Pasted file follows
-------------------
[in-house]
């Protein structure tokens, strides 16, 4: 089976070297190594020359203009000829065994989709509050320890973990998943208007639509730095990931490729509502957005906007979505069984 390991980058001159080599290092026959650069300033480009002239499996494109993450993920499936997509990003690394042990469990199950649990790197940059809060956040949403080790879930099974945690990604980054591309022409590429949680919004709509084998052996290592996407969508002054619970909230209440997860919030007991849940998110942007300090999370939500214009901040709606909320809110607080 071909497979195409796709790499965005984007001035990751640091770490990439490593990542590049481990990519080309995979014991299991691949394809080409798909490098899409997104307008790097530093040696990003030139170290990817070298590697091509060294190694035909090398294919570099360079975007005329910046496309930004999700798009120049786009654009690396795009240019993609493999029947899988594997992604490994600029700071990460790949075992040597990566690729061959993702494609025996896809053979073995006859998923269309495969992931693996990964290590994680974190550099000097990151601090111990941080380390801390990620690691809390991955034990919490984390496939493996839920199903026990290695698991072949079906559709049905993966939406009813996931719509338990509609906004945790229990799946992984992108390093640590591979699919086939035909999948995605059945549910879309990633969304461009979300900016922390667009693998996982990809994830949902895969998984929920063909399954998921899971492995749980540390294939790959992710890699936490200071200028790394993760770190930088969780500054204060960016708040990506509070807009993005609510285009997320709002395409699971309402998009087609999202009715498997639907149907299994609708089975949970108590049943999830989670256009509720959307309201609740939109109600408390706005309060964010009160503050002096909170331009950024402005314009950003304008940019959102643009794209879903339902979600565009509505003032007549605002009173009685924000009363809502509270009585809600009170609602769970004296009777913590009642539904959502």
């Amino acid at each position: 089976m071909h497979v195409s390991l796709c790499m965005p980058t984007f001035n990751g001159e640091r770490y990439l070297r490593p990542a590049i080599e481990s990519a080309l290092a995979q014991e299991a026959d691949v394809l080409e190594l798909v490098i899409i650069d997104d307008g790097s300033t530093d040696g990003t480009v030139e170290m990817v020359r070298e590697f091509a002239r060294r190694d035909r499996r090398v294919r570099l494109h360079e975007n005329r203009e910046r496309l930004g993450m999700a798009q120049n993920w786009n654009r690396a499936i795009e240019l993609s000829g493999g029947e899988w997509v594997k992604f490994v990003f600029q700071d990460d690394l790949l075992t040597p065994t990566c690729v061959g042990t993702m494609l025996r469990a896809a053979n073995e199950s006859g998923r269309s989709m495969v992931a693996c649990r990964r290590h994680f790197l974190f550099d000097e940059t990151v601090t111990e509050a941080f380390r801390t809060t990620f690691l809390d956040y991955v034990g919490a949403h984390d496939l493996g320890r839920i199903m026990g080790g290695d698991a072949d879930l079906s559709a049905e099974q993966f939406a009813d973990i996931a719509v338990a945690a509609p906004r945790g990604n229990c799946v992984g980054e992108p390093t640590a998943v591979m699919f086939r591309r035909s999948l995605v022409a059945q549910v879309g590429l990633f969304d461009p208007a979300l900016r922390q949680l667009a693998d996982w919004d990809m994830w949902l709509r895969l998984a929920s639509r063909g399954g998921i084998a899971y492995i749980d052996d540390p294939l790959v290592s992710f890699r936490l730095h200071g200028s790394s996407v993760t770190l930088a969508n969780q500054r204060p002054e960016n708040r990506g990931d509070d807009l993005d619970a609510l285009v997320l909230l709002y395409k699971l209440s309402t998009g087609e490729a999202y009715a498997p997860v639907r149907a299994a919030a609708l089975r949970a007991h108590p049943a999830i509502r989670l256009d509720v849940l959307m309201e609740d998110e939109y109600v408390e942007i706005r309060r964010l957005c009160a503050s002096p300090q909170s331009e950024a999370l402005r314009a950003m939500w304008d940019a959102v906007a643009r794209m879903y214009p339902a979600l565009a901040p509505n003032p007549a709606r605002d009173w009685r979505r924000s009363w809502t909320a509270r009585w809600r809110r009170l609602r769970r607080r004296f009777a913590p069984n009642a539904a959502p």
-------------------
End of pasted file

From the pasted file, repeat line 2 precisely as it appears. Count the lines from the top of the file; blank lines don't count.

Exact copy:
């Protein structure tokens, strides 16, 4: 089976070297190594020359203009000829065994989709509050320890973990998943208007639509730095990931490729509502957005906007979505069984 390991980058001159080599290092026959650069300033480009002239499996494109993450993920499936997509990003690394042990469990199950649990790197940059809060956040949403080790879930099974945690990604980054591309022409590429949680919004709509084998052996290592996407969508002054619970909230209440997860919030007991849940998110942007300090999370939500214009901040709606909320809110607080 071909497979195409796709790499965005984007001035990751640091770490990439490593990542590049481990990519080309995979014991299991691949394809080409798909490098899409997104307008790097530093040696990003030139170290990817070298590697091509060294190694035909090398294919570099360079975007005329910046496309930004999700798009120049786009654009690396795009240019993609493999029947899988594997992604490994600029700071990460790949075992040597990566690729061959993702494609025996896809053979073995006859998923269309495969992931693996990964290590994680974190550099000097990151601090111990941080380390801390990620690691809390991955034990919490984390496939493996839920199903026990290695698991072949079906559709049905993966939406009813996931719509338990509609906004945790229990799946992984992108390093640590591979699919086939035909999948995605059945549910879309990633969304461009979300900016922390667009693998996982990809994830949902895969998984929920063909399954998921899971492995749980540390294939790959992710890699936490200071200028790394993760770190930088969780500054204060960016708040990506509070807009993005609510285009997320709002395409699971309402998009087609999202009715498997639907149907299994609708089975949970108590049943999830989670256009509720959307309201609740939109109600408390706005309060964010009160503050002096909170331009950024402005314009950003304008940019959102643009794209879903339902979600565009509505003032007549605002009173009685924000009363809502509270009585809600009170609602769970004296009777913590009642539904959502």